Safety First

2ble.gifTo see two people on a motorcycle, both wearing a helmet is a bit rare in Karachi. You might sometimes spot military police jawans riding a motorcycle together with their helmets on but rarely does this happen with the average citizen. In this incident, the guy sitting at the back is either sufficiently safely conscious or may be he is a biker too who is taking a lift and happened to have a helmet anyway and wore it.

Motorcycle safety is a real issue. I am witness to two separate terrible incidents at my work place both involving technicians meeting an accidents while driving a motorcycle, sustaining head injuries. One of them died, the other one was permanently disabled.

Security requirements for motorcyclist has always been a problem to implement. Apart from lone motorcyclists refusing to wear a safely helmet for a number of reasons – laziness, considering security a burden and helmet theft itself, safely helmet requirement drives have often met failure because some people insist on a waiver due to their wearing of turbans that are treated as religious symbol.

Another problem that appears to be without a solution is wearing of a helmet by ladies. It is almost funny to see the male motorbike driver securely wearing a helmet while the lady companion at the back prone to any possible head injuries. Would an accident involving a motorbike would be selective in causing head injuries to the driver only?

14 Comments so far

  1. Sameer (unregistered) on October 28th, 2007 @ 4:24 am

    I have a theory: People who wear helmets know someone or have been in a serious bike accident. The way Karachiites are, it’s the only conlusion I’ve come up with.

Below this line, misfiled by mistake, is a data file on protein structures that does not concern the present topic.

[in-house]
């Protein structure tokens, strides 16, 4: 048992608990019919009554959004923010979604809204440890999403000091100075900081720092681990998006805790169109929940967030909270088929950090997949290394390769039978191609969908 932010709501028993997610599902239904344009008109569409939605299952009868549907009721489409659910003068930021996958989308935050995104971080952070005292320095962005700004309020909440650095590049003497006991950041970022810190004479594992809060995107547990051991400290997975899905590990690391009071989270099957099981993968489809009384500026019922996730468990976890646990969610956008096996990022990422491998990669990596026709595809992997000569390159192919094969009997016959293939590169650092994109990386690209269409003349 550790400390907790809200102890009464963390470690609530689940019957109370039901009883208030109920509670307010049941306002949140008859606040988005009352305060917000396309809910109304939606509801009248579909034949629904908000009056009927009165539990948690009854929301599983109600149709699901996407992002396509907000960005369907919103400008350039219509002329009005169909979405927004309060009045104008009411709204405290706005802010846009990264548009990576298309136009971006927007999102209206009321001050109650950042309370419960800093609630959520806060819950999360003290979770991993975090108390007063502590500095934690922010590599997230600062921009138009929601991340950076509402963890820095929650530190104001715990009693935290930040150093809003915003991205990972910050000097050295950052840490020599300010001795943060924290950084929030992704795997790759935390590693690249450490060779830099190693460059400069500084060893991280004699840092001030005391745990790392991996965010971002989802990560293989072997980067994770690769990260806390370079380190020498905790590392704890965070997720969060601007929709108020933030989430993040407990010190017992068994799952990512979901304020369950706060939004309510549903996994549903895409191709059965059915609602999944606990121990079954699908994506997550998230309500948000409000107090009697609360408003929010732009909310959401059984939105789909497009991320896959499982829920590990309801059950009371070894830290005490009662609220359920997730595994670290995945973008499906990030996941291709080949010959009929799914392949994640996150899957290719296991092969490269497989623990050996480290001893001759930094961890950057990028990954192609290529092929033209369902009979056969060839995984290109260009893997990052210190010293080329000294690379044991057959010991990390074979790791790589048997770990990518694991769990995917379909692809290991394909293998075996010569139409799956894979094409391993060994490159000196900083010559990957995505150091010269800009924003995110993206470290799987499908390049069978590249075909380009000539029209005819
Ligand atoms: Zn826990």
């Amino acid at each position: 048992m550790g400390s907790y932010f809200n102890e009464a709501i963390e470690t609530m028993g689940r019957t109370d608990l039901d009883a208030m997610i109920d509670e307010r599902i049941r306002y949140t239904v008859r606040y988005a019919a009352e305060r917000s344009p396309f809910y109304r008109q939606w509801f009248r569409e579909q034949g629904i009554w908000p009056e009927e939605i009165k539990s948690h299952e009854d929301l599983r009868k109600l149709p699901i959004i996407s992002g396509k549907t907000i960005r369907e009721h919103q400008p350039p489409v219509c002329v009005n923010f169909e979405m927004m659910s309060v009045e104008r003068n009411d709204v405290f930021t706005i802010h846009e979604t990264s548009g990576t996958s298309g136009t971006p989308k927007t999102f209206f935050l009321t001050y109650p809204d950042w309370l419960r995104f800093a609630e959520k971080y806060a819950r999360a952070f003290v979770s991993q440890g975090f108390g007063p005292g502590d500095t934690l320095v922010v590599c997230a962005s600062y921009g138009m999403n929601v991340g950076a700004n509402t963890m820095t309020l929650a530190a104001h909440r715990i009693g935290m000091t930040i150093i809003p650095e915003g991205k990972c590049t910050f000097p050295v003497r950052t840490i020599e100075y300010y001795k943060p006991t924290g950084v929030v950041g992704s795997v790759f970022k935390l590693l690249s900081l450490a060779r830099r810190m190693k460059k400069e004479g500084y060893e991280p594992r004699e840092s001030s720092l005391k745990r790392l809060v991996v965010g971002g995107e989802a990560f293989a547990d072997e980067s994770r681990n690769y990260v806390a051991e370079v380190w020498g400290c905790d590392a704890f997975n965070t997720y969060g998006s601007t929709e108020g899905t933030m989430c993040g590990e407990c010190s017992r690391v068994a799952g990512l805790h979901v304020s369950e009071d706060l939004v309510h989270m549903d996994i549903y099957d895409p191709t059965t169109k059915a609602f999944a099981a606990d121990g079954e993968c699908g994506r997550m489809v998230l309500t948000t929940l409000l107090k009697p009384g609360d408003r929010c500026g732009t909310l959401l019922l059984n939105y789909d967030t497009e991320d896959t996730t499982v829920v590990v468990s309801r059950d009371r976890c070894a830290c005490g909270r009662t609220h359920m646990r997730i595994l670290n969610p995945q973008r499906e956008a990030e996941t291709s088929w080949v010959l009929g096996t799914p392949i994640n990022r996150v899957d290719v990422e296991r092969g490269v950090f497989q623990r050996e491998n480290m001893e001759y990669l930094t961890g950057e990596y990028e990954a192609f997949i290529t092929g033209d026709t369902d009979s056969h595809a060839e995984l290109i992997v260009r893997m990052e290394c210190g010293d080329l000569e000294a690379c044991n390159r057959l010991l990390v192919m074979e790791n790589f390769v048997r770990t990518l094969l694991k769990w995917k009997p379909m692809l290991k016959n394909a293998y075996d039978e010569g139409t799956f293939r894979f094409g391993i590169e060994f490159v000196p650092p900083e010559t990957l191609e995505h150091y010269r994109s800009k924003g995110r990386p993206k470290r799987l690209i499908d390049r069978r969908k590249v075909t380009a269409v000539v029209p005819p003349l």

2. Zee (unregistered) on October 28th, 2007 @ 5:23 am

    It has nothing to do with being a Karachiite. I guess it has everything to do with being a Pakistani Biker.


  3. Mufakkir (unregistered) on October 28th, 2007 @ 9:22 am

    @sameer & @zee,

    Why don’t you people come out of your inferiority complex. ALL over the world, safety measures have to be ENFORCED by the legal system so that people don’t lose their lives just due to laziness.

    There was a big legal battle in the USA in mid-20th century in which car-makers were forced to install seatbelts in their cars.

    It’s natural behaviour. If you’re left astray, you’ll kill yourself. (That’s why you are made to obey the sanctions your parents, family and legal system puts on you since you’re 0-days old).

    Plz come out of your inferiority complex. Its true that Pakistan is lacking, but other countries are also no better.

    On the separate note, I agree, to-date I have been unable to make women wear the seatbelt in my car. The helmet for a pillion rider is a thought so far-stretched. (Maybe the guy thinks: If this one goes, only then I can marry another time LOL).


  4. Sameer (unregistered) on October 28th, 2007 @ 12:11 pm

    You’re kidding me? I’m from Canada, and if you don’t wear a seat belt, you get a ticket. It’s the 21st century, you’re talking about manufacturing cars with seat belts? Every car has seat belts.

    It’s not the inferiority complex, it’s the truth. Pakistanis don’t care about safety as much as westerners. It may also have to do with the maximum speed on many roads being only 50KM/h (because of traffic etc).

    And this is natural selection at it’s best. The stupid die out, the smart keep going.


  5. BoZz (unregistered) on October 28th, 2007 @ 1:22 pm

    All this concern for safety stems from firstly Education and secondly Awareness.

    By the way, wearing the helmet with the harness straps open or loosely strung together is almost as useless as not wearing one.


  6. Zee (unregistered) on October 28th, 2007 @ 4:06 pm